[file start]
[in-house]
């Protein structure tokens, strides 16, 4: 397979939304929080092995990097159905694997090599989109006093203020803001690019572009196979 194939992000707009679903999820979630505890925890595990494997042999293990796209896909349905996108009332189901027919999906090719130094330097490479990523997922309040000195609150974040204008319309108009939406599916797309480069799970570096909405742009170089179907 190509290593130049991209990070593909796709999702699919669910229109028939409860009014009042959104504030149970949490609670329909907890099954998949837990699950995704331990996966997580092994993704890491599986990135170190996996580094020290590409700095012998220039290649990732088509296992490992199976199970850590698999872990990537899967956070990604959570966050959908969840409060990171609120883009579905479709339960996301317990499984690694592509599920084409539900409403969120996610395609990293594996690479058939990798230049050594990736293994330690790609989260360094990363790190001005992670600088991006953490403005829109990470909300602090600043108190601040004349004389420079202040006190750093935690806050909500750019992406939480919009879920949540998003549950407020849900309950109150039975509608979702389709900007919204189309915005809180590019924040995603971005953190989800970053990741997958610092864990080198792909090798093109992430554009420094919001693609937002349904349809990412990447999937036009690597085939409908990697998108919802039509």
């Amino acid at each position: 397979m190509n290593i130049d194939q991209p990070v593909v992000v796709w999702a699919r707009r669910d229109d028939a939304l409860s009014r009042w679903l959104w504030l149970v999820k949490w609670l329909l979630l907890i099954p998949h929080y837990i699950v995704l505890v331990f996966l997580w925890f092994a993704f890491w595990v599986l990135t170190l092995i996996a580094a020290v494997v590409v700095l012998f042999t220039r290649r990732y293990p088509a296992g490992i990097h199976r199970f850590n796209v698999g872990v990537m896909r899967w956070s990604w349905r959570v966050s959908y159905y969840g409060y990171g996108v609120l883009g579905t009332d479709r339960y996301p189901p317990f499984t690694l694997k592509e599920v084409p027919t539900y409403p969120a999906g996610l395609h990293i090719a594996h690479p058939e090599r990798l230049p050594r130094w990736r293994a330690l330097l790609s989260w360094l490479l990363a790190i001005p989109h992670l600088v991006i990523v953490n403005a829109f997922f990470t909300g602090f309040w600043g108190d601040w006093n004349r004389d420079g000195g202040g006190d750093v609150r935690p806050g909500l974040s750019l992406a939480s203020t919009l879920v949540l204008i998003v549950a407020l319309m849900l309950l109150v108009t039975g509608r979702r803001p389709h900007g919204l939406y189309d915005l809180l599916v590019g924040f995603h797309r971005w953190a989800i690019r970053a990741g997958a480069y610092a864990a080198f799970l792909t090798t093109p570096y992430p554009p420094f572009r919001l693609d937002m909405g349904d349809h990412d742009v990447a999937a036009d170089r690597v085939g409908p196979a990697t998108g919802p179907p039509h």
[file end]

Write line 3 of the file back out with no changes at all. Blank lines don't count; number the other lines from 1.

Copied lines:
């Amino acid at each position: 397979m190509n290593i130049d194939q991209p990070v593909v992000v796709w999702a699919r707009r669910d229109d028939a939304l409860s009014r009042w679903l959104w504030l149970v999820k949490w609670l329909l979630l907890i099954p998949h929080y837990i699950v995704l505890v331990f996966l997580w925890f092994a993704f890491w595990v599986l990135t170190l092995i996996a580094a020290v494997v590409v700095l012998f042999t220039r290649r990732y293990p088509a296992g490992i990097h199976r199970f850590n796209v698999g872990v990537m896909r899967w956070s990604w349905r959570v966050s959908y159905y969840g409060y990171g996108v609120l883009g579905t009332d479709r339960y996301p189901p317990f499984t690694l694997k592509e599920v084409p027919t539900y409403p969120a999906g996610l395609h990293i090719a594996h690479p058939e090599r990798l230049p050594r130094w990736r293994a330690l330097l790609s989260w360094l490479l990363a790190i001005p989109h992670l600088v991006i990523v953490n403005a829109f997922f990470t909300g602090f309040w600043g108190d601040w006093n004349r004389d420079g000195g202040g006190d750093v609150r935690p806050g909500l974040s750019l992406a939480s203020t919009l879920v949540l204008i998003v549950a407020l319309m849900l309950l109150v108009t039975g509608r979702r803001p389709h900007g919204l939406y189309d915005l809180l599916v590019g924040f995603h797309r971005w953190a989800i690019r970053a990741g997958a480069y610092a864990a080198f799970l792909t090798t093109p570096y992430p554009p420094f572009r919001l693609d937002m909405g349904d349809h990412d742009v990447a999937a036009d170089r690597v085939g409908p196979a990697t998108g919802p179907p039509h």